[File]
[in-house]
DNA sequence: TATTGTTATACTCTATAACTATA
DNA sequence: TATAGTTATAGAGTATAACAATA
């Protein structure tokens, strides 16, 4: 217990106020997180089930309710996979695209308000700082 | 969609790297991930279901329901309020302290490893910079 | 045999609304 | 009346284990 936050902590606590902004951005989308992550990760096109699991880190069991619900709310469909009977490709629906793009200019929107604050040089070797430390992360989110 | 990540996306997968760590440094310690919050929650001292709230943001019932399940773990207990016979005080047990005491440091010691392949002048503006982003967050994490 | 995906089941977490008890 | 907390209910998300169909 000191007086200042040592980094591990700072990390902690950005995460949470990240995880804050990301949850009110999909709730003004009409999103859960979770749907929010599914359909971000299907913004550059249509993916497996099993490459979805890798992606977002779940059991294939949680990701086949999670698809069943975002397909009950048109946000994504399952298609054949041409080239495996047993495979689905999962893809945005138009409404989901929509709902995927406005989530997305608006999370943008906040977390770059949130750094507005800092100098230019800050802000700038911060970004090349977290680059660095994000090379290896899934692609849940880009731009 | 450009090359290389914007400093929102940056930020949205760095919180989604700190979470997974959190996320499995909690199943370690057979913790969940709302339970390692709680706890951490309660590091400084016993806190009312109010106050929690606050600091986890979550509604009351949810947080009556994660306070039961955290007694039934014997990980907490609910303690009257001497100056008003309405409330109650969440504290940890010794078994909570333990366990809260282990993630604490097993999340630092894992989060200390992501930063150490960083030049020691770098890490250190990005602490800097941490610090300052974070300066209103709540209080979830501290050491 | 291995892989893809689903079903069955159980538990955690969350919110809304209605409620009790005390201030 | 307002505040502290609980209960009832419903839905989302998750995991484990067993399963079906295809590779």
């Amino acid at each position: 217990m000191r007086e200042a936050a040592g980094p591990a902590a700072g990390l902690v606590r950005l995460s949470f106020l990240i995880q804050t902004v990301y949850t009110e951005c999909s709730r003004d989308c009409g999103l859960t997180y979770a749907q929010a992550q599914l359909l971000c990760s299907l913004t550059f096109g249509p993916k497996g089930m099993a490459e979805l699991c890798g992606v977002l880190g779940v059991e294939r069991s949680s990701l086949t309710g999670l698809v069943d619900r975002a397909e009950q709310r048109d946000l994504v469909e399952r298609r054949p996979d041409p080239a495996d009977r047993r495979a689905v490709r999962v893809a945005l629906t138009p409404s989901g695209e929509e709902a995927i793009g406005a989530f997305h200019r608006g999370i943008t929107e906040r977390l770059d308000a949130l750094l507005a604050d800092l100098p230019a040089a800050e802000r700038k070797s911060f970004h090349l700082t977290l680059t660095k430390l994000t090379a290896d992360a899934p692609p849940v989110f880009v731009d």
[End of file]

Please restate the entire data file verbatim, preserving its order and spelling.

[in-house]
DNA sequence: TATTGTTATACTCTATAACTATA
DNA sequence: TATAGTTATAGAGTATAACAATA
């Protein structure tokens, strides 16, 4: 217990106020997180089930309710996979695209308000700082 | 969609790297991930279901329901309020302290490893910079 | 045999609304 | 009346284990 936050902590606590902004951005989308992550990760096109699991880190069991619900709310469909009977490709629906793009200019929107604050040089070797430390992360989110 | 990540996306997968760590440094310690919050929650001292709230943001019932399940773990207990016979005080047990005491440091010691392949002048503006982003967050994490 | 995906089941977490008890 | 907390209910998300169909 000191007086200042040592980094591990700072990390902690950005995460949470990240995880804050990301949850009110999909709730003004009409999103859960979770749907929010599914359909971000299907913004550059249509993916497996099993490459979805890798992606977002779940059991294939949680990701086949999670698809069943975002397909009950048109946000994504399952298609054949041409080239495996047993495979689905999962893809945005138009409404989901929509709902995927406005989530997305608006999370943008906040977390770059949130750094507005800092100098230019800050802000700038911060970004090349977290680059660095994000090379290896899934692609849940880009731009 | 450009090359290389914007400093929102940056930020949205760095919180989604700190979470997974959190996320499995909690199943370690057979913790969940709302339970390692709680706890951490309660590091400084016993806190009312109010106050929690606050600091986890979550509604009351949810947080009556994660306070039961955290007694039934014997990980907490609910303690009257001497100056008003309405409330109650969440504290940890010794078994909570333990366990809260282990993630604490097993999340630092894992989060200390992501930063150490960083030049020691770098890490250190990005602490800097941490610090300052974070300066209103709540209080979830501290050491 | 291995892989893809689903079903069955159980538990955690969350919110809304209605409620009790005390201030 | 307002505040502290609980209960009832419903839905989302998750995991484990067993399963079906295809590779």
């Amino acid at each position: 217990m000191r007086e200042a936050a040592g980094p591990a902590a700072g990390l902690v606590r950005l995460s949470f106020l990240i995880q804050t902004v990301y949850t009110e951005c999909s709730r003004d989308c009409g999103l859960t997180y979770a749907q929010a992550q599914l359909l971000c990760s299907l913004t550059f096109g249509p993916k497996g089930m099993a490459e979805l699991c890798g992606v977002l880190g779940v059991e294939r069991s949680s990701l086949t309710g999670l698809v069943d619900r975002a397909e009950q709310r048109d946000l994504v469909e399952r298609r054949p996979d041409p080239a495996d009977r047993r495979a689905v490709r999962v893809a945005l629906t138009p409404s989901g695209e929509e709902a995927i793009g406005a989530f997305h200019r608006g999370i943008t929107e906040r977390l770059d308000a949130l750094l507005a604050d800092l100098p230019a040089a800050e802000r700038k070797s911060f970004h090349l700082t977290l680059t660095k430390l994000t090379a290896d992360a899934p692609p849940v989110f880009v731009d």